Water Marketplace Deregulation – Will it live up to its potential?
Published: 22 September, 2016
Will non-domestic water retailing have the desired effect?
The 2014 Water Act had a section dedicated to introducing competition into the water sector. Water retailing will be introduced in April 2017. This radical move means that customers in the non-domestic marketplace (the domestic market may open in 2020) will only be able to buy their water from a licensed retailer, rather than the monopolistic water company in their area.
At this point it is important to note that the water retailer will have no link to the supply of water - that service will still be provided by the water company. This means the retailer will be responsible for the billing service and will be permitted to charge a fee up to a maximum percentage of the water bill. The retailer, like third party intermediaries in the power market, can choose the amount they wish to charge, as long as the customer is happy to pay, and the retailer’s price does not exceed the maximum profit set out by Ofwat. The complication is that there are a number of different tariffs in different areas due to the very different costs the water companies have to meet to supply water.
Another interesting point is that there are no clear figures on how many water meters in the commercial sector are AMR, but it could be as little as 20%. This means that water usage is difficult to manage because of a lack of data from meters. Ofwat has ruled that meters will still be the property of the water companies not the retailers, especially their own retailers who have to have no preferential connection to the wholesalers. However, with more and more customers needing the data on a real time basis for the prevention of leaks this position could well change.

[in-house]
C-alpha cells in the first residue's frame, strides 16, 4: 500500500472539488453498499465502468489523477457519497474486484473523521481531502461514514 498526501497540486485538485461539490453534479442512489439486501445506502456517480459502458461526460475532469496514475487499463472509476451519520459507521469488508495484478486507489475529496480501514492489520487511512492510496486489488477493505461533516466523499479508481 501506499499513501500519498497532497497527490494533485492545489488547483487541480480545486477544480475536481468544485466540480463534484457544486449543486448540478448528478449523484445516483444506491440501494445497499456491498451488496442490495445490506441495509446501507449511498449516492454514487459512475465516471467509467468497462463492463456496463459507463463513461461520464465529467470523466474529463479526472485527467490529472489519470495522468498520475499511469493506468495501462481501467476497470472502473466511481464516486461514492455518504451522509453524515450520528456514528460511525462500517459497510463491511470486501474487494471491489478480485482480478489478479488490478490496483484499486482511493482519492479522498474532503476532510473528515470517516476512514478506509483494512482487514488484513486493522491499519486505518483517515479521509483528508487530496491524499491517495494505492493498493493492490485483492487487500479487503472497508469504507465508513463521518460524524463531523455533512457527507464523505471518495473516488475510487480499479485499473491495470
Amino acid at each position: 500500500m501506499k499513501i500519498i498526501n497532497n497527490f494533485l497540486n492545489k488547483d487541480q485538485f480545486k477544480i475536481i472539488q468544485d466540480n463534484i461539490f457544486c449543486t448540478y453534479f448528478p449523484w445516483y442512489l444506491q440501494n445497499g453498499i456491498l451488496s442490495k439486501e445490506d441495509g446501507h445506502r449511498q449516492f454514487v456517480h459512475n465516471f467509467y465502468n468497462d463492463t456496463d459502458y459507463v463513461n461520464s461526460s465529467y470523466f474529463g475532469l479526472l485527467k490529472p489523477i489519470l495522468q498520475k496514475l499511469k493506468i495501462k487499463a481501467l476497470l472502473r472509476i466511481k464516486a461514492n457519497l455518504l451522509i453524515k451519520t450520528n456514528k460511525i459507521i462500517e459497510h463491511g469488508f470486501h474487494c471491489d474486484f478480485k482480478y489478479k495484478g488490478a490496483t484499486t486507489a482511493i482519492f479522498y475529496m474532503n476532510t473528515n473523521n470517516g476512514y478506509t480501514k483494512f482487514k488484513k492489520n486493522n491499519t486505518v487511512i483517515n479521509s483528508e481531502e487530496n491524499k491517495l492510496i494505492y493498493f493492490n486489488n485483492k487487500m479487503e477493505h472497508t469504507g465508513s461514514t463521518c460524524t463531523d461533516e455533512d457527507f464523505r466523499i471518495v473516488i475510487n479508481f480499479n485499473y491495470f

So who will the new retail companies be? At present the majority of players in the marketplace will be the retail arms of the present water companies. Most water companies have set up retail arms and in April next year all customers will be transferred to these companies. A number of the companies, such as Business Stream, have already been active in the Scottish retail marketplace.
From April 2017 you will get a bill from a new entity that will manage your water bill. If you are not happy with the service you will be able to switch to any other retailer, however you will not be able to move back to the original water company in your area as they can only sell to water retailers, not directly to customers. Most customers will transfer and carry on as if nothing has happened which is probably going to be the way most customers act in the first instance. For some customers, for example Thames and Southern customers, the water companies have decided to exit the retail marketplace. This simply means they have decided not to set up a retail arm and have transferred their book of customers to another water retailer, in these cases Castle Water, a Scottish based company.
A significant proportion of the EMA membership is responsible for water and could just change the details for their water retailers but if this was simply a procurement matter then there will be little point in even undertaking this. The EMA believes there is a potential for major savings that could be driven through the retail market, however this would require enough competition in the market. Indeed unless there is quite a lot of competition there will be little downward pressure on prices.
The most successful of the water retailers should hopefully not just offer a reduction in cost but also look at ways to reduce the amount used. Climate change is already having a negative effect on water supply through droughts and floods. These events will increase the amount of the country suffering water stress and the cost of water provision. Whilst water is currently one of the lowest utilities costs the future cost will be far from irrelevant - water retail based on reducing use will not only save money but may well be environmentally vital.
This very topic will be discussed at EMEX 2016, taking place on Wednesday 16 and Thursday 17 November at ExCeL in London.
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